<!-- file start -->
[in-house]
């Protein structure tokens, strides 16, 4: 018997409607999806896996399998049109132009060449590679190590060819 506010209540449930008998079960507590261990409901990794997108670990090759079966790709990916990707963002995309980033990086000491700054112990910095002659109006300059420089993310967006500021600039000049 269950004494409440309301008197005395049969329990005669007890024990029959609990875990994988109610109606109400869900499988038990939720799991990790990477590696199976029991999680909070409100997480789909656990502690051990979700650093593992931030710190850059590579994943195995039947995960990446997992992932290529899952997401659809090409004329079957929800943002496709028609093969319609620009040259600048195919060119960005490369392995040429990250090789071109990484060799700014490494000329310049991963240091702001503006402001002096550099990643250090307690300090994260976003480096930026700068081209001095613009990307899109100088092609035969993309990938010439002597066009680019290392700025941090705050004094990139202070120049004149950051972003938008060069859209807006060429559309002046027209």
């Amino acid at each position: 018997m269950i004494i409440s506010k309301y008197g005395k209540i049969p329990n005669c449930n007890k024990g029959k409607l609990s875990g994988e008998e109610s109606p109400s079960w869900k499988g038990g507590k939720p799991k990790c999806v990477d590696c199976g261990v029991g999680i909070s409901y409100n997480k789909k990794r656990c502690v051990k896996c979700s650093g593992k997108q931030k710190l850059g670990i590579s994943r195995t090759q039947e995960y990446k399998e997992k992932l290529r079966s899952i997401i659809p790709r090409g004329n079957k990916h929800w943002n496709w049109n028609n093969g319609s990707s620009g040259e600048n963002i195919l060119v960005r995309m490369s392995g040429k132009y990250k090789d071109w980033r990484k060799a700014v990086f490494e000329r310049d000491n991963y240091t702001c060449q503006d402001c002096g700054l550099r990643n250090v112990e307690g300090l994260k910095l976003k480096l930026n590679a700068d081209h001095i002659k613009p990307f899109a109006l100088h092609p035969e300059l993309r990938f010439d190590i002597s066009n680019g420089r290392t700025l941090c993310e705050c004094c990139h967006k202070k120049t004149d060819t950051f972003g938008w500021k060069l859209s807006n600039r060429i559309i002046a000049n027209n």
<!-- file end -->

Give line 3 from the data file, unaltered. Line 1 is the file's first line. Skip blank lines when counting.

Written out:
């Amino acid at each position: 018997m269950i004494i409440s506010k309301y008197g005395k209540i049969p329990n005669c449930n007890k024990g029959k409607l609990s875990g994988e008998e109610s109606p109400s079960w869900k499988g038990g507590k939720p799991k990790c999806v990477d590696c199976g261990v029991g999680i909070s409901y409100n997480k789909k990794r656990c502690v051990k896996c979700s650093g593992k997108q931030k710190l850059g670990i590579s994943r195995t090759q039947e995960y990446k399998e997992k992932l290529r079966s899952i997401i659809p790709r090409g004329n079957k990916h929800w943002n496709w049109n028609n093969g319609s990707s620009g040259e600048n963002i195919l060119v960005r995309m490369s392995g040429k132009y990250k090789d071109w980033r990484k060799a700014v990086f490494e000329r310049d000491n991963y240091t702001c060449q503006d402001c002096g700054l550099r990643n250090v112990e307690g300090l994260k910095l976003k480096l930026n590679a700068d081209h001095i002659k613009p990307f899109a109006l100088h092609p035969e300059l993309r990938f010439d190590i002597s066009n680019g420089r290392t700025l941090c993310e705050c004094c990139h967006k202070k120049t004149d060819t950051f972003g938008w500021k060069l859209s807006n600039r060429i559309i002046a000049n027209n």